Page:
Respect

I posted this on my Facebook account, but since there are a lot of folks who read my blog from countries around the world, many of whom are at least thinking of moving/retiring in Panama, I though it might be a good idea to post it here.

I’m back home  in Panama after over a month away in Seattle getting a total knee replacement, and visiting with my grandsons. The surgery went well. I spent a month recovering in Seattle, and now am settling in for 2 months in Bqouete exercising, trying to gain full ffexibility, and in general resting, relaxing and recovering from the surgery. Frankly, the jury is still out on whether I would do it again, but they tell me eventually … Along the way I lost 25 pounds, so I’ve got a lot of muscle mass to rebuild. Gradually I’m getting back an appetite. Come the end of October I’m hoping to go back on a ship, but in the meantime it’s wonderful to be home!

We were flirting with the idea of maybe moving back to the states, but wonderful as many things are, I didn’t enjoy the constant political harang, the great red/blue divide, overwhelming consumer mentality of buy! buy! buy!, the need to think twice about being anywhere where there is a crowd of people. It kind of came to a head when we were crammed into Copa’s “waiting room” for the Panama City to David flight home. First flight, so it’s 6:30 AM. In front of us was a wonderful, young Jewish family with three boys, dad and kids all with their yamakas. Mom is standing reading her Hebrew prayer book. The young, cool-looking dad is opening his prayer shawl, going through the ritual of putting it on, and then strapping on his phylacteries, going over to the corner and begining his prayer ritual. And it was all normal. Nobody cared. Nobody got upset that the pilot of our plane had his idea lanyard reading “I love Jesus!” Or cared about the muslim woman with her head overed, or the gal reading her big Bible having her devotions.

Partly because of its geographical position at the center of the world and center of commerce, Panama has always been accepting of diversity. Last week Panama City celebrated its 500th anniversary!! You can be any religion you want … and believe me, we have them all … or no religion. Panamanians are warm, wonderful accepting, even gracious [EXCEPT when they get behind the wheel of a car!!]. Respect. Guns are highly controlled and regulated. Yes, because we are on the direct route for drugs to meet the USA demand, it’s a battle. Gangs from some of our neighbors would love to get power in Panama. But, you can go to the store, to a club or restaurant, to school, or house of prayer, and do so in peace. Panama doesn’t have a mass-shooting every week.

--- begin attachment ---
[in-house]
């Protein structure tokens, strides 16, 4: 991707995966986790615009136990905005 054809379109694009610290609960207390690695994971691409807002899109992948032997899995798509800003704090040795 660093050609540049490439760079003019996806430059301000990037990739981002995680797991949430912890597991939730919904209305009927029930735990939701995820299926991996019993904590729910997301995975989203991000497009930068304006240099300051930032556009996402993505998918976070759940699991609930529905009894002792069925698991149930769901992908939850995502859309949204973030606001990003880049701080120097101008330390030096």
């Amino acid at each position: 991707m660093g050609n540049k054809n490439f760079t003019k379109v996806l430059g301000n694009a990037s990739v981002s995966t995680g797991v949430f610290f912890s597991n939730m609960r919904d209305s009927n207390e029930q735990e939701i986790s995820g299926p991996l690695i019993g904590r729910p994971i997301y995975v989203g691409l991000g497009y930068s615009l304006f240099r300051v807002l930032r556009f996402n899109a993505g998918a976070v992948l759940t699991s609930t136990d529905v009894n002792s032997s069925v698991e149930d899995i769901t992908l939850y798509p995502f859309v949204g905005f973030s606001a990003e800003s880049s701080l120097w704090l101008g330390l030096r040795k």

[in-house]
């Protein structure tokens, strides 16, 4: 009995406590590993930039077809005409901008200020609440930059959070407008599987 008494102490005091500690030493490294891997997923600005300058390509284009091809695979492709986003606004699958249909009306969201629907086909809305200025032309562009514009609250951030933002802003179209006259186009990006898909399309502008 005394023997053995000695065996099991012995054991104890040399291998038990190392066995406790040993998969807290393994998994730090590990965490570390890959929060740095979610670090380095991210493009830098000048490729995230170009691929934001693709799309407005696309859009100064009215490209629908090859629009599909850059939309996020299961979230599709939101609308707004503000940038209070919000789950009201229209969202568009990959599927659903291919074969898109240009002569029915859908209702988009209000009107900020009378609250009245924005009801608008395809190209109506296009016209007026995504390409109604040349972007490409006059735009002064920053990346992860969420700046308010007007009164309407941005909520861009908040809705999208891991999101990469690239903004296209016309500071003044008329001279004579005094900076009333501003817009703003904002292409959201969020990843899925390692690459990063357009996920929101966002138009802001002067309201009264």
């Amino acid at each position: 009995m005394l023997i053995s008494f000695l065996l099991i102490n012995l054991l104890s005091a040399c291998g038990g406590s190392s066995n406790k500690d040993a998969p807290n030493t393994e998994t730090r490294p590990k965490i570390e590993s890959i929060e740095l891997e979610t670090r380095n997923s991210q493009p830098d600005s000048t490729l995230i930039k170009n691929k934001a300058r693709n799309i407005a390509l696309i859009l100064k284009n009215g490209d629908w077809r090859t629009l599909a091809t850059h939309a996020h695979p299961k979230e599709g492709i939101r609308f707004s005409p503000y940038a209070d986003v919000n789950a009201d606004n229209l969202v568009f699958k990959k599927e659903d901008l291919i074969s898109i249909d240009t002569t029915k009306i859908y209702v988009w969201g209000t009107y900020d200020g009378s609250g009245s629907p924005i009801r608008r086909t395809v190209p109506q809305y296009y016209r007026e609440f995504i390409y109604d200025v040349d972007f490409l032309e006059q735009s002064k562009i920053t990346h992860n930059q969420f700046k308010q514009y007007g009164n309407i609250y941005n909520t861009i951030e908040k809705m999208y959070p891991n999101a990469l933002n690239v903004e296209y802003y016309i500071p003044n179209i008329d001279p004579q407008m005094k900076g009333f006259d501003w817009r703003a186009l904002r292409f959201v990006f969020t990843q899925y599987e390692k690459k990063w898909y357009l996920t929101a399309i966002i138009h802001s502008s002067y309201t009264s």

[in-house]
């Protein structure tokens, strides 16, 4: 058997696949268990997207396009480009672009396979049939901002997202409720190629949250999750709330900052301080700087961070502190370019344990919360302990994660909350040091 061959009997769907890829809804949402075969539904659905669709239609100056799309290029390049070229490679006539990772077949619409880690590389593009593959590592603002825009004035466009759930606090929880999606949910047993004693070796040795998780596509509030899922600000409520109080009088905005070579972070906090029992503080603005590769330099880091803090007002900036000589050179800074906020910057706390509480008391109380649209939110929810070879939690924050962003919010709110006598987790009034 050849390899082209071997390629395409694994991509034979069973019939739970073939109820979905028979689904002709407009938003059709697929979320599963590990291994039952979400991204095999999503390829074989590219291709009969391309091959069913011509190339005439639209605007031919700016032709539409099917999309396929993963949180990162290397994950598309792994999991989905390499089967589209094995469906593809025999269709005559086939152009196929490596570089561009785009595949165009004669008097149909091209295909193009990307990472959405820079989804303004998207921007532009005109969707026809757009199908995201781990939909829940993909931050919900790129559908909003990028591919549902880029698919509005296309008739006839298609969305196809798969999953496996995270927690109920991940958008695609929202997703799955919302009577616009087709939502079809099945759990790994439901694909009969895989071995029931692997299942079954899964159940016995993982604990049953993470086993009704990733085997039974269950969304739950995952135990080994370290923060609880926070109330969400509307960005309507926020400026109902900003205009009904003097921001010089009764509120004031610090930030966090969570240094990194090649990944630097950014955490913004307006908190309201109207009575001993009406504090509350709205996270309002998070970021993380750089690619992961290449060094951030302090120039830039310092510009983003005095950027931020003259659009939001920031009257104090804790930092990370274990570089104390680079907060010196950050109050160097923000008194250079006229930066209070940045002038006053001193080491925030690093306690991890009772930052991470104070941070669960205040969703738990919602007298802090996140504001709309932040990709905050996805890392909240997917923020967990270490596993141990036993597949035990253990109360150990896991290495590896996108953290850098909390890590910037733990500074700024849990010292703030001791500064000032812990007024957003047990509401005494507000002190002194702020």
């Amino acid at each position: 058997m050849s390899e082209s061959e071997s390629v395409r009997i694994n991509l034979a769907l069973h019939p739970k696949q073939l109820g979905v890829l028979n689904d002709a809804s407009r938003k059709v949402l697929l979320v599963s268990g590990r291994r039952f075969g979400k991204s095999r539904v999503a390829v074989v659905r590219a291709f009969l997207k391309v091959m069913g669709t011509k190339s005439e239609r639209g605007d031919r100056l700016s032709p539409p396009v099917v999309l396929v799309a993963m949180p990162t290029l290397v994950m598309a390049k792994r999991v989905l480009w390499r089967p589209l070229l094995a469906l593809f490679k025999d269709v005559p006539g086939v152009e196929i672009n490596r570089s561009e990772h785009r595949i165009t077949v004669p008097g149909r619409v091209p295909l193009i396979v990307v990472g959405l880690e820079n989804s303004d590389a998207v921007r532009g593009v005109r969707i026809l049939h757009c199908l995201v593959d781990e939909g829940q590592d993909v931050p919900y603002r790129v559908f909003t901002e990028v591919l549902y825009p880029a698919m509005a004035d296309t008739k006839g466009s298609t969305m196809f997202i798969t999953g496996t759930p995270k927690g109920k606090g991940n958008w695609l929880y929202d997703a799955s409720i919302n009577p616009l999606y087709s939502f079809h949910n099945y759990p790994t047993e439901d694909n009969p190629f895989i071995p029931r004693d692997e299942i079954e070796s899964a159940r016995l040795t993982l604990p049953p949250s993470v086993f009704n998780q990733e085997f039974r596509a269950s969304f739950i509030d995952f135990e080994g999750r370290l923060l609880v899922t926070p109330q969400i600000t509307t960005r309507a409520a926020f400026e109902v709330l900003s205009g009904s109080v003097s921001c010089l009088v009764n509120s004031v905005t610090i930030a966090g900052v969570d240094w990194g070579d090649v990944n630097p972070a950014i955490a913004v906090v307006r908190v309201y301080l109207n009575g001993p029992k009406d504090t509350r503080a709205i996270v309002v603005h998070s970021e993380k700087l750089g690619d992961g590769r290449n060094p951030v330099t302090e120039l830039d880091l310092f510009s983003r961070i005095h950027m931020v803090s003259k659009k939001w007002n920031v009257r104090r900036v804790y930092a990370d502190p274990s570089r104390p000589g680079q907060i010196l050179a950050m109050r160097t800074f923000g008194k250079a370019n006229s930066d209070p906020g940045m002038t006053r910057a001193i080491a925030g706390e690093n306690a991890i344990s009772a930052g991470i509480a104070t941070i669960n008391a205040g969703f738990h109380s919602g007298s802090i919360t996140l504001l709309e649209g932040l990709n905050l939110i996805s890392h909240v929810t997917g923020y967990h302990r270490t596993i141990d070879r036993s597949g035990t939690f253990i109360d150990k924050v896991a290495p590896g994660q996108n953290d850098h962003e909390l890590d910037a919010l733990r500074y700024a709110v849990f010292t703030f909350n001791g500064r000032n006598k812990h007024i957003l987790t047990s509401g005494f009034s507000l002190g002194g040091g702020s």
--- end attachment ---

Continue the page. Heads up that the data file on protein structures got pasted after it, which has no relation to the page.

We don’t antagonize our neighbors. Panama has a robust, even booming economy, although due to Trumps meddling with the world economy here has been a slight downturn of Chinese ships, the big ones that pay 3/4 of a million US to use the new lock chambers. Panama is a neutral country. The former President, criticized by the US for recognizing the People’s Republic of China, said, “I will always do what is in the best interests of Panama.” So we are developing lots of joint ventures. The Bank of China now has a major presence in Panama City. China is developing a high speed rail system between David, near where I live, and Panama City which will take only 2 hours. Of course the People’s Republic has always been the #2 customer of the Panama Canal.

Take Cuba. When the Summit of the Americas was being held in Panama, and Panama as the host country invited Cuba for the first time, the US quickly challenged “If Cuba comes, we won’t come.” So little Panama said, “Then don’t come.” Well the US did come and Obama was able to meet Raul Castro and that really opened the door for the Obama policies on the US attemping to get along with our Cuban neighbors. Of course, now Trump has trashed all that.

So, in a sense it was good to escape the madness in the US, and come back to birds, rainbows, tropical rain, beauty and peacefulness in Panama. Sorry, this got more longwinded than i intended!

One of the special things about being in Seattle was to spend some time, albeit as an invalid, with my daughter and her family.  This little tyke in the picture, is my grandson Rian.  He is now an 11-year old young man who has never found a sport he doesn’t excel in.  BTW, he’s now as tall as I am, his hands are as big as mine, and he wears the same size shoes as I do … size 12.  And he’s a fantastic kid, make that, guy.  His younger brother, Caiden, is headed into first grade, determined to equal his brother in everything.  He’s already reading at the end of first grade level.  Picks up all kinds of vocabulary words, and then o drops a word into conversation, and you scratch you head and say, “But he’s only six!”